Armstrong Denies Ex-Teammate's Cheat Charge, Then Crashes Cycle

Says Floyd Landis' claims are way off base

By Greg Wilson
|  Thursday, May 20, 2010  |  Updated 1:50 PM PDT
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Athletes Tainted by Drug Allegations

AP

Cyclist's Lance Armstrong is helped up after crashing during the fifth stage of the Tour of California cycling race in the outskirts of Visalia, Calif., Thursday, May 20, 2010. (AP Photo/Marcio Jose Sanchez)

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Lance Armstrong angrily denied a former cycling teammate's charge that he cheated his way to seven Tour de France titles, then went out and crashed his bike in a California race.

“It’s our word against his word,” Armstrong said of Floyd Landis as he prepared for the fifth stage of the Tour of California. “I like our word. We like our credibility.”

Hours later, Armstrong pulled out of the race after crashing near an orchard just before 11 a.m. local time. He was taken to a hospital to be treated for cuts and get X-rays, according to ESPN. Details werre sketchy, but the crash also involved Radio Shack teammmate Levi Leipheimer.

Landis, the only Tour de France winner to ever be stripped of his title, admitted in an interview to using performance-enhancing drugs and blood doping techniques over the course of his cycling career.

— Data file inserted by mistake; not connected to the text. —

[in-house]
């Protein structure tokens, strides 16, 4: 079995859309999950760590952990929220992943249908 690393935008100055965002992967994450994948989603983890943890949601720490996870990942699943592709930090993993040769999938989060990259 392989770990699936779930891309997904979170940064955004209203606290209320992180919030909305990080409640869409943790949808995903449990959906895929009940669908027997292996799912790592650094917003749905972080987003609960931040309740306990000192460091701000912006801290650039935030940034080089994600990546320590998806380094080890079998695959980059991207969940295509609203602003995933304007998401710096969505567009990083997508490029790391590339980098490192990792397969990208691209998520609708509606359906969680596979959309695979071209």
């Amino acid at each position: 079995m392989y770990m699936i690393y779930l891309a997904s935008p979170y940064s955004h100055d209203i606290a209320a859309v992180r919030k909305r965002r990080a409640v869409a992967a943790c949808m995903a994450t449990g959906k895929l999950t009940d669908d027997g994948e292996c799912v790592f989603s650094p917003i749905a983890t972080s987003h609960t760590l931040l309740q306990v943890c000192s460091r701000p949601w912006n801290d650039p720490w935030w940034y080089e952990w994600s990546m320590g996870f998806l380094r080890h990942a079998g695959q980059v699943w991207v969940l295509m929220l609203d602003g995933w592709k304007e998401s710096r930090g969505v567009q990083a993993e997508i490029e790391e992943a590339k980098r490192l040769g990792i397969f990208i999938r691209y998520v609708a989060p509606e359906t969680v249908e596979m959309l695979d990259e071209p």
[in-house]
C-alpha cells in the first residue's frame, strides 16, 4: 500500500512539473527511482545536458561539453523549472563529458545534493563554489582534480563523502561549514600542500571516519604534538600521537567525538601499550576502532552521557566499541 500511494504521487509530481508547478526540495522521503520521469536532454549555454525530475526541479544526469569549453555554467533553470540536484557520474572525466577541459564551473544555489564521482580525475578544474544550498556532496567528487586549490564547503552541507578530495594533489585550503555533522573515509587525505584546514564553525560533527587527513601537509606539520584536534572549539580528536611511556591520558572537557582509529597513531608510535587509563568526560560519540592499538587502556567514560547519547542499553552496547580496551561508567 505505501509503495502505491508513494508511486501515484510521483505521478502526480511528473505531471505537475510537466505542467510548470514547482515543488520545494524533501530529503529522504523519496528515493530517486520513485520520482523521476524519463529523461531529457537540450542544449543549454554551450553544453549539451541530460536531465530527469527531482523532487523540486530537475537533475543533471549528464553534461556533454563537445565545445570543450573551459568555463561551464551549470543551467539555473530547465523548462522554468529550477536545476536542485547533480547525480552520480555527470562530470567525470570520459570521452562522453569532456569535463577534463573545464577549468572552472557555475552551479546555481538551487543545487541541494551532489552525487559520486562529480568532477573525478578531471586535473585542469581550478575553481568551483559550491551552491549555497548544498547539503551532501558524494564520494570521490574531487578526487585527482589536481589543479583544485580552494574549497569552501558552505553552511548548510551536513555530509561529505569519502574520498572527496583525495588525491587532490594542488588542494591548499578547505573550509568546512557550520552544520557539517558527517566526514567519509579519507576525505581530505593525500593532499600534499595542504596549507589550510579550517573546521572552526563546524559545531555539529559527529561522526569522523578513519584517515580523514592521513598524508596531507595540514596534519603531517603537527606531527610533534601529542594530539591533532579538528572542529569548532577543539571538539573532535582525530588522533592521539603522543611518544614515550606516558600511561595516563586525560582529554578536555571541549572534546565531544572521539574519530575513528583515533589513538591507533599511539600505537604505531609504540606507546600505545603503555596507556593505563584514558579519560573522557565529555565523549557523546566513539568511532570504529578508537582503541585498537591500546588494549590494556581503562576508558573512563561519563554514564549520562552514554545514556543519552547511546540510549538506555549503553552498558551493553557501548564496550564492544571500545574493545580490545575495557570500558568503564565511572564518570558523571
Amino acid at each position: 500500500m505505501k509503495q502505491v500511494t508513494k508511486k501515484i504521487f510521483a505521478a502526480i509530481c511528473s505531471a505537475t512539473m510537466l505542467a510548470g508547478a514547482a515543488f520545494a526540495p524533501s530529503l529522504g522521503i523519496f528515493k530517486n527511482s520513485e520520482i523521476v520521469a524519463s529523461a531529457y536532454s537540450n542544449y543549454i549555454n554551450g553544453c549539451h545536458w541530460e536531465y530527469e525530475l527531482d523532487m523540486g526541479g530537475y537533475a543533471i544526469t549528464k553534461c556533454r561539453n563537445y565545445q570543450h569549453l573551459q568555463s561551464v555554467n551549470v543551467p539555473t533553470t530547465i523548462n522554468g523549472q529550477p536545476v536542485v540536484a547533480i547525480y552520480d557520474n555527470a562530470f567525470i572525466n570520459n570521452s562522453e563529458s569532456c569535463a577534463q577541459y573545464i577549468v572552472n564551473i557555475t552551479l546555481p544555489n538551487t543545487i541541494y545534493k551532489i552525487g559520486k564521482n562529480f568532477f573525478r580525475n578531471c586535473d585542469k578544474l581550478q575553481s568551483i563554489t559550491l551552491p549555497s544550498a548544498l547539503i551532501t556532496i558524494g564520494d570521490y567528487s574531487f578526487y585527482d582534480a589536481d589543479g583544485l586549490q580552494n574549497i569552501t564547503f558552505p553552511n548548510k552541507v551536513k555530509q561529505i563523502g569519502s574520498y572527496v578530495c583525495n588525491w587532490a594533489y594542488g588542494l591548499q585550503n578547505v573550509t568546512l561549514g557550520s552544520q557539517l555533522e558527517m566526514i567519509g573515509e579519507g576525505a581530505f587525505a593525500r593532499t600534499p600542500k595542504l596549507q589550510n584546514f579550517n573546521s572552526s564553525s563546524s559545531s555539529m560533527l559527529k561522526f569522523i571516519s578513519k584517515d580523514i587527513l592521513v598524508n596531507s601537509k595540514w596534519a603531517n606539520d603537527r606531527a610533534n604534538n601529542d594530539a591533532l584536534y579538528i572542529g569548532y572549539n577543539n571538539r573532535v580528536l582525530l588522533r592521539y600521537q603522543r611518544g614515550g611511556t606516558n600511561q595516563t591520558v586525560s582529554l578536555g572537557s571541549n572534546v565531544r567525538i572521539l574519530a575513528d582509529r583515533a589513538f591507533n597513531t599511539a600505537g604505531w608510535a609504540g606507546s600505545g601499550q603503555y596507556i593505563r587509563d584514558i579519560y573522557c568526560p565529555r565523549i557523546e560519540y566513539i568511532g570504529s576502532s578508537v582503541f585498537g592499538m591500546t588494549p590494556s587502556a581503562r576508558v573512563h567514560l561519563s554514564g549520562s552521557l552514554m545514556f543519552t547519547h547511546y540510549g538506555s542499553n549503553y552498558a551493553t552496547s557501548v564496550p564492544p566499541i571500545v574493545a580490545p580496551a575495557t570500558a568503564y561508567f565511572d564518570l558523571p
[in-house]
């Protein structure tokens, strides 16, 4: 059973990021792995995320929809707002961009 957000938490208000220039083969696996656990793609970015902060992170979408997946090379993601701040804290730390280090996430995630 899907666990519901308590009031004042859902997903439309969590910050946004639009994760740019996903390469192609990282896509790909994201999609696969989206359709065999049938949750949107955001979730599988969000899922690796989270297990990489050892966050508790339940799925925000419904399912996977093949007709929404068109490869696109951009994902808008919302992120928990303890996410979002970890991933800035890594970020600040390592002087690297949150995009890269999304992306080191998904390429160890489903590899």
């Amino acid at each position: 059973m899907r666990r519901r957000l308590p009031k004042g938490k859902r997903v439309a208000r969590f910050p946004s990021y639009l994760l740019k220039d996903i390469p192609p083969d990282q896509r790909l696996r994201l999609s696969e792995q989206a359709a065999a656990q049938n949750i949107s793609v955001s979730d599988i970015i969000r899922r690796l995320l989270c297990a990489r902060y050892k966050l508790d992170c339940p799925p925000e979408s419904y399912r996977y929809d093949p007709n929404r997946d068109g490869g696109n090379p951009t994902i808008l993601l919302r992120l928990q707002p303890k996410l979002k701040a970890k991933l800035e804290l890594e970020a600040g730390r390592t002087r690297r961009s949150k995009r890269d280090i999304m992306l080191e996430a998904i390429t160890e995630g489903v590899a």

In an interview with ESPN.com and in emails obtained by the The Wall Street Journal, Landis also claimed that several other cyclists, including Armstrong,  took substances such as human growth hormone and steroids to improve their performance.

Armstrong has been accused of doping on several occasions throughout his years in the sport, but has always denied the charges and has never been sanctioned.

With his longtime coach Johan Bruyneel standing next to him, Armstrong told The Associated Press Landis seems to be pointing fingers at everyone still involved in the sport.

“We have nothing to hide,” Armstrong said. “We have nothing to run from.”

But Landis claimed that Armstrong not only cheated, but taught him how the various drugs and techniques worked.

"He and I had lengthy discussions about it on our training rides during which time he also explained to me the evolution of EPO testing and how transfusions were now necessary due to the inconvenience of the new test," Landis wrote in an e-mail published by the Journal.

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